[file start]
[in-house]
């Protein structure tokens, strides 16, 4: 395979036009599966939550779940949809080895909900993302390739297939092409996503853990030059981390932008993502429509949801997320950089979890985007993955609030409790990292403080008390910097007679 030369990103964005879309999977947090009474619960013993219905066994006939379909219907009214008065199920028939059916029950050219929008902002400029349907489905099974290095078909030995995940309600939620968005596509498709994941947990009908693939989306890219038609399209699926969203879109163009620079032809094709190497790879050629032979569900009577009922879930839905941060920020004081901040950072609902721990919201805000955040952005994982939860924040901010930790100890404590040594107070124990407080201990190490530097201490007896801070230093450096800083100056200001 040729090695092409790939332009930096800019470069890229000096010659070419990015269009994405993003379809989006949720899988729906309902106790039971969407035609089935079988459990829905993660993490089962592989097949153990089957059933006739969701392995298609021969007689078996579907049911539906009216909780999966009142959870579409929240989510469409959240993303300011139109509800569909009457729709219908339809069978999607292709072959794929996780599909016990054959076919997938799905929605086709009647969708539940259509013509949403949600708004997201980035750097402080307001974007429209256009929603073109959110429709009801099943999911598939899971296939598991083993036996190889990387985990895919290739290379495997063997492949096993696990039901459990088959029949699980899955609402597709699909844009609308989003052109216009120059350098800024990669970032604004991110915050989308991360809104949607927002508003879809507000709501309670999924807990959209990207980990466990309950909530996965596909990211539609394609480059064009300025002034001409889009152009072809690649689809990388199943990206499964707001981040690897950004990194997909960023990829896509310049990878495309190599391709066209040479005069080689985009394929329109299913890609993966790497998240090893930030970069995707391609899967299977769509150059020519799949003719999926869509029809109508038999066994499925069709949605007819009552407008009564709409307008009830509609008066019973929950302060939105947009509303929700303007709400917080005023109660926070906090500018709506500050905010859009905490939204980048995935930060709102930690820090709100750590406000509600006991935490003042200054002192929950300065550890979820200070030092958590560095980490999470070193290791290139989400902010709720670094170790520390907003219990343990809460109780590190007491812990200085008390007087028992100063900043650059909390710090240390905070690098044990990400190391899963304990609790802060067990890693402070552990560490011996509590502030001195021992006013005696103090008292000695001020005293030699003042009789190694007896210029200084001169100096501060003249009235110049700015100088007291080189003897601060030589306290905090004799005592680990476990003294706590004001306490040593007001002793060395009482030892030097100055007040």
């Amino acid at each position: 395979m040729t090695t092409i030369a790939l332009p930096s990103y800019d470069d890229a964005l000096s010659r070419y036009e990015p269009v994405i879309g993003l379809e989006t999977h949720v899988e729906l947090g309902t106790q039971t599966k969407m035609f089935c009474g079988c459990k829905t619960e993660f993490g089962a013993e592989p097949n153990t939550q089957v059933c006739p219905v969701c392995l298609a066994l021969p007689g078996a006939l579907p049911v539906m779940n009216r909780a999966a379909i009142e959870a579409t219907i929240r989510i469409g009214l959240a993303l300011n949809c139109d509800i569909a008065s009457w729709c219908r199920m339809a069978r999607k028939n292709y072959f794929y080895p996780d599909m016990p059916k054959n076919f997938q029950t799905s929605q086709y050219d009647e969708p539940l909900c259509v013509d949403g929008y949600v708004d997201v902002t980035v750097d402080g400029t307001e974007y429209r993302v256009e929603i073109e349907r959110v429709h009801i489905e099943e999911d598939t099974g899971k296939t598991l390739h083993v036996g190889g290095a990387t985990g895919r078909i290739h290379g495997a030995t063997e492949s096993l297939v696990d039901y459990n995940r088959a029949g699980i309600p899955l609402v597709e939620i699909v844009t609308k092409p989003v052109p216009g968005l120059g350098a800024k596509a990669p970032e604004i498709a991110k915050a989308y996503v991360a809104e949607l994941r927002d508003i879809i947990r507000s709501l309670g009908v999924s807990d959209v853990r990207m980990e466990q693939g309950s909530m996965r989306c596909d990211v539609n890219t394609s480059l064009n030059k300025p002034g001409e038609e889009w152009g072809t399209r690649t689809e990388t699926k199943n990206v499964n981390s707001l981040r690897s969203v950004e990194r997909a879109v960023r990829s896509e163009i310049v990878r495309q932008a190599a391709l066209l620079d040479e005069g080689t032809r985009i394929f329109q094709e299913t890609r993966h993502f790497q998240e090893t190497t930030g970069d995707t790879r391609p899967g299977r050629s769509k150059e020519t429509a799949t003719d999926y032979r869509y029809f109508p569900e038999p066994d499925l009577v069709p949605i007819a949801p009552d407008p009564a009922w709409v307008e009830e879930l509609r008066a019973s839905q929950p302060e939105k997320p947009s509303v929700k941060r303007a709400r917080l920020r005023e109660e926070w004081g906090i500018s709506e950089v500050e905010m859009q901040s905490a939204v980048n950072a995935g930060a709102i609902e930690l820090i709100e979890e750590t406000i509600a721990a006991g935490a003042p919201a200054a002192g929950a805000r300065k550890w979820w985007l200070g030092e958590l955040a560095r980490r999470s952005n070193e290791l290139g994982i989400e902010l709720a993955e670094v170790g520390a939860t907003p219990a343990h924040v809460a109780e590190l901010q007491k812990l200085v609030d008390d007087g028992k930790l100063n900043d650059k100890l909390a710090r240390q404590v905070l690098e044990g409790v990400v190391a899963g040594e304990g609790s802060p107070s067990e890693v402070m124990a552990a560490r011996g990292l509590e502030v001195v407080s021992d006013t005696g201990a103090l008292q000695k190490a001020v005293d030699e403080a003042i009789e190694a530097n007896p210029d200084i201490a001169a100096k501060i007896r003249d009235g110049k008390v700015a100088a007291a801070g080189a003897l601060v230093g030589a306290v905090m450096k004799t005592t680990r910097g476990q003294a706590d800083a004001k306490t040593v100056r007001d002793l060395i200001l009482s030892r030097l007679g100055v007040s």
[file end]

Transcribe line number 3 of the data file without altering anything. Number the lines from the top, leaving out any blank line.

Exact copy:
């Amino acid at each position: 395979m040729t090695t092409i030369a790939l332009p930096s990103y800019d470069d890229a964005l000096s010659r070419y036009e990015p269009v994405i879309g993003l379809e989006t999977h949720v899988e729906l947090g309902t106790q039971t599966k969407m035609f089935c009474g079988c459990k829905t619960e993660f993490g089962a013993e592989p097949n153990t939550q089957v059933c006739p219905v969701c392995l298609a066994l021969p007689g078996a006939l579907p049911v539906m779940n009216r909780a999966a379909i009142e959870a579409t219907i929240r989510i469409g009214l959240a993303l300011n949809c139109d509800i569909a008065s009457w729709c219908r199920m339809a069978r999607k028939n292709y072959f794929y080895p996780d599909m016990p059916k054959n076919f997938q029950t799905s929605q086709y050219d009647e969708p539940l909900c259509v013509d949403g929008y949600v708004d997201v902002t980035v750097d402080g400029t307001e974007y429209r993302v256009e929603i073109e349907r959110v429709h009801i489905e099943e999911d598939t099974g899971k296939t598991l390739h083993v036996g190889g290095a990387t985990g895919r078909i290739h290379g495997a030995t063997e492949s096993l297939v696990d039901y459990n995940r088959a029949g699980i309600p899955l609402v597709e939620i699909v844009t609308k092409p989003v052109p216009g968005l120059g350098a800024k596509a990669p970032e604004i498709a991110k915050a989308y996503v991360a809104e949607l994941r927002d508003i879809i947990r507000s709501l309670g009908v999924s807990d959209v853990r990207m980990e466990q693939g309950s909530m996965r989306c596909d990211v539609n890219t394609s480059l064009n030059k300025p002034g001409e038609e889009w152009g072809t399209r690649t689809e990388t699926k199943n990206v499964n981390s707001l981040r690897s969203v950004e990194r997909a879109v960023r990829s896509e163009i310049v990878r495309q932008a190599a391709l066209l620079d040479e005069g080689t032809r985009i394929f329109q094709e299913t890609r993966h993502f790497q998240e090893t190497t930030g970069d995707t790879r391609p899967g299977r050629s769509k150059e020519t429509a799949t003719d999926y032979r869509y029809f109508p569900e038999p066994d499925l009577v069709p949605i007819a949801p009552d407008p009564a009922w709409v307008e009830e879930l509609r008066a019973s839905q929950p302060e939105k997320p947009s509303v929700k941060r303007a709400r917080l920020r005023e109660e926070w004081g906090i500018s709506e950089v500050e905010m859009q901040s905490a939204v980048n950072a995935g930060a709102i609902e930690l820090i709100e979890e750590t406000i509600a721990a006991g935490a003042p919201a200054a002192g929950a805000r300065k550890w979820w985007l200070g030092e958590l955040a560095r980490r999470s952005n070193e290791l290139g994982i989400e902010l709720a993955e670094v170790g520390a939860t907003p219990a343990h924040v809460a109780e590190l901010q007491k812990l200085v609030d008390d007087g028992k930790l100063n900043d650059k100890l909390a710090r240390q404590v905070l690098e044990g409790v990400v190391a899963g040594e304990g609790s802060p107070s067990e890693v402070m124990a552990a560490r011996g990292l509590e502030v001195v407080s021992d006013t005696g201990a103090l008292q000695k190490a001020v005293d030699e403080a003042i009789e190694a530097n007896p210029d200084i201490a001169a100096k501060i007896r003249d009235g110049k008390v700015a100088a007291a801070g080189a003897l601060v230093g030589a306290v905090m450096k004799t005592t680990r910097g476990q003294a706590d800083a004001k306490t040593v100056r007001d002793l060395i200001l009482s030892r030097l007679g100055v007040s």